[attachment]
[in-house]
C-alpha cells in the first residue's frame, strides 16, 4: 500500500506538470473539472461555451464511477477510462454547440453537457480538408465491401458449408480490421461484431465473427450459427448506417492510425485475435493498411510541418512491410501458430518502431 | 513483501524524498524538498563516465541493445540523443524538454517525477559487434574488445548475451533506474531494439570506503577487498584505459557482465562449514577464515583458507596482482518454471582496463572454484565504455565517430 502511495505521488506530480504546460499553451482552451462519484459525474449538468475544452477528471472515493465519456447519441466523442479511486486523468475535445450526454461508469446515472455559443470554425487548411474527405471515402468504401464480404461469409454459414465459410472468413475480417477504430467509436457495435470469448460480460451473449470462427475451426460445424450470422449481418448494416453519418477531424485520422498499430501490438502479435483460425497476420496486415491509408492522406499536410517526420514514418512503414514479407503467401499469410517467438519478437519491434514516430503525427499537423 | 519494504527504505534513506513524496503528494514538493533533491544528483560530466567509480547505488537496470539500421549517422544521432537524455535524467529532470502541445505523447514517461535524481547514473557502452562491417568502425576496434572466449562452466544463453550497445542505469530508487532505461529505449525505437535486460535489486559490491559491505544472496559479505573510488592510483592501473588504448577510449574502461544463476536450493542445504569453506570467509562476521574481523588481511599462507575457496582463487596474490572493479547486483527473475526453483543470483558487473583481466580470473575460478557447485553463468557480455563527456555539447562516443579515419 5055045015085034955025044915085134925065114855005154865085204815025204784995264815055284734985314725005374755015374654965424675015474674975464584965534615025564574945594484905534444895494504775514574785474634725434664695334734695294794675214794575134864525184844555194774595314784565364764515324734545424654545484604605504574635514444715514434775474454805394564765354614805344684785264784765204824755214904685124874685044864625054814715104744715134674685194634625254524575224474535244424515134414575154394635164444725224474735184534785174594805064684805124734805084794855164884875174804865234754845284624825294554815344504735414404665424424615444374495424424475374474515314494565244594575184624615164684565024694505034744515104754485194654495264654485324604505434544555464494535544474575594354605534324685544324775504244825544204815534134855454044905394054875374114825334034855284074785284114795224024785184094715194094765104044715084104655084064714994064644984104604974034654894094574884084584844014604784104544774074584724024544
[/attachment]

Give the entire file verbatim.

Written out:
[in-house]
C-alpha cells in the first residue's frame, strides 16, 4: 500500500506538470473539472461555451464511477477510462454547440453537457480538408465491401458449408480490421461484431465473427450459427448506417492510425485475435493498411510541418512491410501458430518502431 | 513483501524524498524538498563516465541493445540523443524538454517525477559487434574488445548475451533506474531494439570506503577487498584505459557482465562449514577464515583458507596482482518454471582496463572454484565504455565517430 502511495505521488506530480504546460499553451482552451462519484459525474449538468475544452477528471472515493465519456447519441466523442479511486486523468475535445450526454461508469446515472455559443470554425487548411474527405471515402468504401464480404461469409454459414465459410472468413475480417477504430467509436457495435470469448460480460451473449470462427475451426460445424450470422449481418448494416453519418477531424485520422498499430501490438502479435483460425497476420496486415491509408492522406499536410517526420514514418512503414514479407503467401499469410517467438519478437519491434514516430503525427499537423 | 519494504527504505534513506513524496503528494514538493533533491544528483560530466567509480547505488537496470539500421549517422544521432537524455535524467529532470502541445505523447514517461535524481547514473557502452562491417568502425576496434572466449562452466544463453550497445542505469530508487532505461529505449525505437535486460535489486559490491559491505544472496559479505573510488592510483592501473588504448577510449574502461544463476536450493542445504569453506570467509562476521574481523588481511599462507575457496582463487596474490572493479547486483527473475526453483543470483558487473583481466580470473575460478557447485553463468557480455563527456555539447562516443579515419 5055045015085034955025044915085134925065114855005154865085204815025204784995264815055284734985314725005374755015374654965424675015474674975464584965534615025564574945594484905534444895494504775514574785474634725434664695334734695294794675214794575134864525184844555194774595314784565364764515324734545424654545484604605504574635514444715514434775474454805394564765354614805344684785264784765204824755214904685124874685044864625054814715104744715134674685194634625254524575224474535244424515134414575154394635164444725224474735184534785174594805064684805124734805084794855164884875174804865234754845284624825294554815344504735414404665424424615444374495424424475374474515314494565244594575184624615164684565024694505034744515104754485194654495264654485324604505434544555464494535544474575594354605534324685544324775504244825544204815534134855454044905394054875374114825334034855284074785284114795224024785184094715194094765104044715084104655084064714994064644984104604974034654894094574884084584844014604784104544774074584724024544